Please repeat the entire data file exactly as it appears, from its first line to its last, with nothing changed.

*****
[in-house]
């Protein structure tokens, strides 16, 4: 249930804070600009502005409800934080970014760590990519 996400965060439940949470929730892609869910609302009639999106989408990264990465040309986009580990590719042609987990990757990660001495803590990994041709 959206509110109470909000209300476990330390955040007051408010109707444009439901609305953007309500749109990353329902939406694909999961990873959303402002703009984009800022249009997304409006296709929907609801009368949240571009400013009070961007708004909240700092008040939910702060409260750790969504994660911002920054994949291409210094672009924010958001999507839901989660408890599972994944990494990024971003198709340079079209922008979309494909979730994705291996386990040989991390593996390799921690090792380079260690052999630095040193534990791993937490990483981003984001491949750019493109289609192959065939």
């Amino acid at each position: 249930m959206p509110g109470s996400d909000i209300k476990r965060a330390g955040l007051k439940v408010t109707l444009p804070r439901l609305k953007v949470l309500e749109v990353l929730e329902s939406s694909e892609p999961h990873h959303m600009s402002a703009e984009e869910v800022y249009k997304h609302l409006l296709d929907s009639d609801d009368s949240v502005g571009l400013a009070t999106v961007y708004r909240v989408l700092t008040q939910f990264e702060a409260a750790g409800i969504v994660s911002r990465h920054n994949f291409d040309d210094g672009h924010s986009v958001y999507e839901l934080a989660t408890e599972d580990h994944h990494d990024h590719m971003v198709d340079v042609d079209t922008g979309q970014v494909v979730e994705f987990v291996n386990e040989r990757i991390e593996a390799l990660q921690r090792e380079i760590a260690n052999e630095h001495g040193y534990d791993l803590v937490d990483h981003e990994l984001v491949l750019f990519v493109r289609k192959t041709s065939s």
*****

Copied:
[in-house]
């Protein structure tokens, strides 16, 4: 249930804070600009502005409800934080970014760590990519 996400965060439940949470929730892609869910609302009639999106989408990264990465040309986009580990590719042609987990990757990660001495803590990994041709 959206509110109470909000209300476990330390955040007051408010109707444009439901609305953007309500749109990353329902939406694909999961990873959303402002703009984009800022249009997304409006296709929907609801009368949240571009400013009070961007708004909240700092008040939910702060409260750790969504994660911002920054994949291409210094672009924010958001999507839901989660408890599972994944990494990024971003198709340079079209922008979309494909979730994705291996386990040989991390593996390799921690090792380079260690052999630095040193534990791993937490990483981003984001491949750019493109289609192959065939």
């Amino acid at each position: 249930m959206p509110g109470s996400d909000i209300k476990r965060a330390g955040l007051k439940v408010t109707l444009p804070r439901l609305k953007v949470l309500e749109v990353l929730e329902s939406s694909e892609p999961h990873h959303m600009s402002a703009e984009e869910v800022y249009k997304h609302l409006l296709d929907s009639d609801d009368s949240v502005g571009l400013a009070t999106v961007y708004r909240v989408l700092t008040q939910f990264e702060a409260a750790g409800i969504v994660s911002r990465h920054n994949f291409d040309d210094g672009h924010s986009v958001y999507e839901l934080a989660t408890e599972d580990h994944h990494d990024h590719m971003v198709d340079v042609d079209t922008g979309q970014v494909v979730e994705f987990v291996n386990e040989r990757i991390e593996a390799l990660q921690r090792e380079i760590a260690n052999e630095h001495g040193y534990d791993l803590v937490d990483h981003e990994l984001v491949l750019f990519v493109r289609k192959t041709s065939s």